Parkinson’s disease is a progressive neurological condition that develops due to the gradual loss of dopamine-producing nerve cells in the brain. The most common symptoms are tremors, muscle stiffness, and slowness of movement – which gradually worsen over time.
Most people with Parkinson’s disease eventually need a medication called levodopa. The drug is absorbed by nerve cells in the brain where it is converted into dopamine, which usually helps to improve their movement problems.
But achieving the right dosage of levodopa for each patient can prove challenging. Too low and it won’t be effective – and too high and it might cause side effects that can seriously affect their quality of life. And the dosage will usually need to be increased to help keep their symptoms under control as more of their nerve cells are lost over time.
Developing tests that can accurately measure levodopa levels in clinical samples, such as blood, would help doctors to tailor the best dosage for each patient. Ideally, these should be cheap, fast, sensitive, and selective.
Among the various technologies in development, electrochemical biosensors offer several important advantages as testing devices. These include the ability to directly detect the drug in body fluids without the need for complex sample processing – and portability, enabling ‘on the spot’ analysis.
In a new study, researchers set out to create a new electrochemical biosensor that can accurately measure levodopa levels in complex samples.1
Their new system involves a differential dual–strip method based on coulometry. In one strip, levodopa is converted to another chemical via a reaction catalysed by tyrosinase – while in the other, which contains no enzyme, the drug is directly oxidized. The levels of levodopa in the sample are then calculated from the difference between the two signals.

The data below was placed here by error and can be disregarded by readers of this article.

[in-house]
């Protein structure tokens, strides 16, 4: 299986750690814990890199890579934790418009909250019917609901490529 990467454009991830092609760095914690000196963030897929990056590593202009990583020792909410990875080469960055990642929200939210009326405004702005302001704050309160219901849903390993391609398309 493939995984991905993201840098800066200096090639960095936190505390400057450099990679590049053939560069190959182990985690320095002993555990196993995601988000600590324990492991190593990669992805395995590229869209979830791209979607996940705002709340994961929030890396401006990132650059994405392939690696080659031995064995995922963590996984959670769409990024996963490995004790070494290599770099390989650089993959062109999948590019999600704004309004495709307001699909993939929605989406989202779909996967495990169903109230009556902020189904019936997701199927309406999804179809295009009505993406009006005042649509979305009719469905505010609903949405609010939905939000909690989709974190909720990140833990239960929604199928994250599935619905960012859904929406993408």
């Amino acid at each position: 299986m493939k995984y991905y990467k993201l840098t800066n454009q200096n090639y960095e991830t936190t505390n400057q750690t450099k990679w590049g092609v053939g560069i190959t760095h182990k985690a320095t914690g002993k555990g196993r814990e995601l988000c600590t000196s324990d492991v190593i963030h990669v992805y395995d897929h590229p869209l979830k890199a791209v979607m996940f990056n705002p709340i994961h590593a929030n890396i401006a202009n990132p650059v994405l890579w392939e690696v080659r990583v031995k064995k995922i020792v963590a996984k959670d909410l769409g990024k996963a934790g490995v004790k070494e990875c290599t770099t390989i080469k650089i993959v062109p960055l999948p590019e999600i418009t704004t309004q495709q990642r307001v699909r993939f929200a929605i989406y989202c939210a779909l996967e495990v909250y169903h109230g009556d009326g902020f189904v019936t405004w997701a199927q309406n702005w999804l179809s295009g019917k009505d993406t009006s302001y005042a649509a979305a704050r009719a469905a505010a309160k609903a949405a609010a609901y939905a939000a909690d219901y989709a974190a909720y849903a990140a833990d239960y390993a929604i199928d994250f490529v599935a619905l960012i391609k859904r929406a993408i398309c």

The team showed that their system could detect levodopa dissolved in aqueous solutions with high sensitivity and a low detection limit. They went on to prove that it was stable in effectively distinguishing levodopa from more complex samples containing other substances that might interfere with the results, including serum.
The researchers prepared all aqueous solutions using ultrapure water obtained from an ELGA PURELAB® laboratory water purification system, minimising the risk of adding contaminants that may affect their results.
In this study, researchers create a new electrochemical biosensor and prove that it can accurately detect levodopa within complex samples, including serum.
The system can be produced using screen-printing, which is seen as one of the most important technologies for the fast, cheap, and mass production of biosensors.
With advantages including high sensitivity, a low detection limit, high stability, low cost and simple manufacturing, the proposed technology has great potential for clinical application for levodopa dosing control for patients with Parkinson’s disease.
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1. Yu, C. et al. Differential coulometry based on dual screen–printed strips for high accuracy levodopa determination towards Parkinson’s disease management. J Pharm Biomed Analysis 2020;190:113498 doi: https://doi.org/10.1016/j.jpba.2020.113498
Dr Alison Halliday
After completing an undergraduate degree in Biochemistry & Genetics at Sheffield University, Alison was awarded a PhD in Human Molecular Genetics at the University of Newcastle. She carried out five years as a Senior Postdoctoral Research Fellow at UCL, investigating the genes involved in childhood obesity syndrome. Moving into science communications, she spent ten years at Cancer Research UK engaging the public about the charity’s work. She now specialises in writing about research across the life sciences, medicine and health.